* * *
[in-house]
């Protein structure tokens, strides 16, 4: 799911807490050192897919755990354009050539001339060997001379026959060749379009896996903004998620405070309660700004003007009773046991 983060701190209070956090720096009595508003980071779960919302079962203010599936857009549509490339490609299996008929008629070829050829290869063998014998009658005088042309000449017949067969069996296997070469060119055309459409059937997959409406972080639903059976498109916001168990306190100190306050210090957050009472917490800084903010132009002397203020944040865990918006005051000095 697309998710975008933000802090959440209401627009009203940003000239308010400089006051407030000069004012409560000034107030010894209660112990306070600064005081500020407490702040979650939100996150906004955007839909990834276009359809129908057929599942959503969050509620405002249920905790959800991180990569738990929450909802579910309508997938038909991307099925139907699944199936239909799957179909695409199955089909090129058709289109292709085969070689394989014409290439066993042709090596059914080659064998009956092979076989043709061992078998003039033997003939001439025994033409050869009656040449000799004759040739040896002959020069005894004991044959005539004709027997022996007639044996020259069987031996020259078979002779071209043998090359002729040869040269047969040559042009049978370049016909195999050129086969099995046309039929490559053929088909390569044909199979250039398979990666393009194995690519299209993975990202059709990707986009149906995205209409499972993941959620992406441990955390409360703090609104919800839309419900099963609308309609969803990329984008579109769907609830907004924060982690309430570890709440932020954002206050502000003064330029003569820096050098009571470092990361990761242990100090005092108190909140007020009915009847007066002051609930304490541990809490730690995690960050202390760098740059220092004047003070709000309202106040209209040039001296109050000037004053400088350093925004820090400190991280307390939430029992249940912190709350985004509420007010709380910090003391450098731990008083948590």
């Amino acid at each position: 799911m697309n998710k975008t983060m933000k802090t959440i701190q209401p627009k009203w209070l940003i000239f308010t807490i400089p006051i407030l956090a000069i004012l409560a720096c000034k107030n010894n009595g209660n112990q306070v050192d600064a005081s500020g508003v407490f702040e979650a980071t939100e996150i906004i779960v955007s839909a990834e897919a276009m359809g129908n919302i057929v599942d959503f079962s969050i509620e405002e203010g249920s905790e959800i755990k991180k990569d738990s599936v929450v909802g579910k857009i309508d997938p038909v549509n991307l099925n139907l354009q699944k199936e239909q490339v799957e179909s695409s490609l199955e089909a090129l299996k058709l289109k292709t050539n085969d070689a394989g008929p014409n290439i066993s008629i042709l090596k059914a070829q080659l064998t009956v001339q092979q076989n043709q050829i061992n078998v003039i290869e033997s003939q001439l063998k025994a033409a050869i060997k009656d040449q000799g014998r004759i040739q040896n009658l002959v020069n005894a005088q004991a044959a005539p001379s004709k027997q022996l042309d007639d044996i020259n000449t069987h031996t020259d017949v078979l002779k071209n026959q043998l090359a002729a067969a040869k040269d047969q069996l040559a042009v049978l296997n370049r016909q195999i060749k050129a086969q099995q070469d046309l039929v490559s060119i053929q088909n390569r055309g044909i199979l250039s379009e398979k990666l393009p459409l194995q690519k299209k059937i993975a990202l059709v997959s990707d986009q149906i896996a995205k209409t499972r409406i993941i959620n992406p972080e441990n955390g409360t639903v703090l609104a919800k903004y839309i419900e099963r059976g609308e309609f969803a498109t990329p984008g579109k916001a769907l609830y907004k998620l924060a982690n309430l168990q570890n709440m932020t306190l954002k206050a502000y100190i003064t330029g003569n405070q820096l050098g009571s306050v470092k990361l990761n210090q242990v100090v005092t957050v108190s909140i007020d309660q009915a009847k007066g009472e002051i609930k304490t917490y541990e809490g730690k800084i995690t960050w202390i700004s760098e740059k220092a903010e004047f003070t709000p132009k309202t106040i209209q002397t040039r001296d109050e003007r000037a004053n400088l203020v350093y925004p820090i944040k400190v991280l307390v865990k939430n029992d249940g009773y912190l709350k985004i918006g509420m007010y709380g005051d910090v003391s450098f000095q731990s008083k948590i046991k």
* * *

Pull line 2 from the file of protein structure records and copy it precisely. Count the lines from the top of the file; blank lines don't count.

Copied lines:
């Protein structure tokens, strides 16, 4: 799911807490050192897919755990354009050539001339060997001379026959060749379009896996903004998620405070309660700004003007009773046991 983060701190209070956090720096009595508003980071779960919302079962203010599936857009549509490339490609299996008929008629070829050829290869063998014998009658005088042309000449017949067969069996296997070469060119055309459409059937997959409406972080639903059976498109916001168990306190100190306050210090957050009472917490800084903010132009002397203020944040865990918006005051000095 697309998710975008933000802090959440209401627009009203940003000239308010400089006051407030000069004012409560000034107030010894209660112990306070600064005081500020407490702040979650939100996150906004955007839909990834276009359809129908057929599942959503969050509620405002249920905790959800991180990569738990929450909802579910309508997938038909991307099925139907699944199936239909799957179909695409199955089909090129058709289109292709085969070689394989014409290439066993042709090596059914080659064998009956092979076989043709061992078998003039033997003939001439025994033409050869009656040449000799004759040739040896002959020069005894004991044959005539004709027997022996007639044996020259069987031996020259078979002779071209043998090359002729040869040269047969040559042009049978370049016909195999050129086969099995046309039929490559053929088909390569044909199979250039398979990666393009194995690519299209993975990202059709990707986009149906995205209409499972993941959620992406441990955390409360703090609104919800839309419900099963609308309609969803990329984008579109769907609830907004924060982690309430570890709440932020954002206050502000003064330029003569820096050098009571470092990361990761242990100090005092108190909140007020009915009847007066002051609930304490541990809490730690995690960050202390760098740059220092004047003070709000309202106040209209040039001296109050000037004053400088350093925004820090400190991280307390939430029992249940912190709350985004509420007010709380910090003391450098731990008083948590």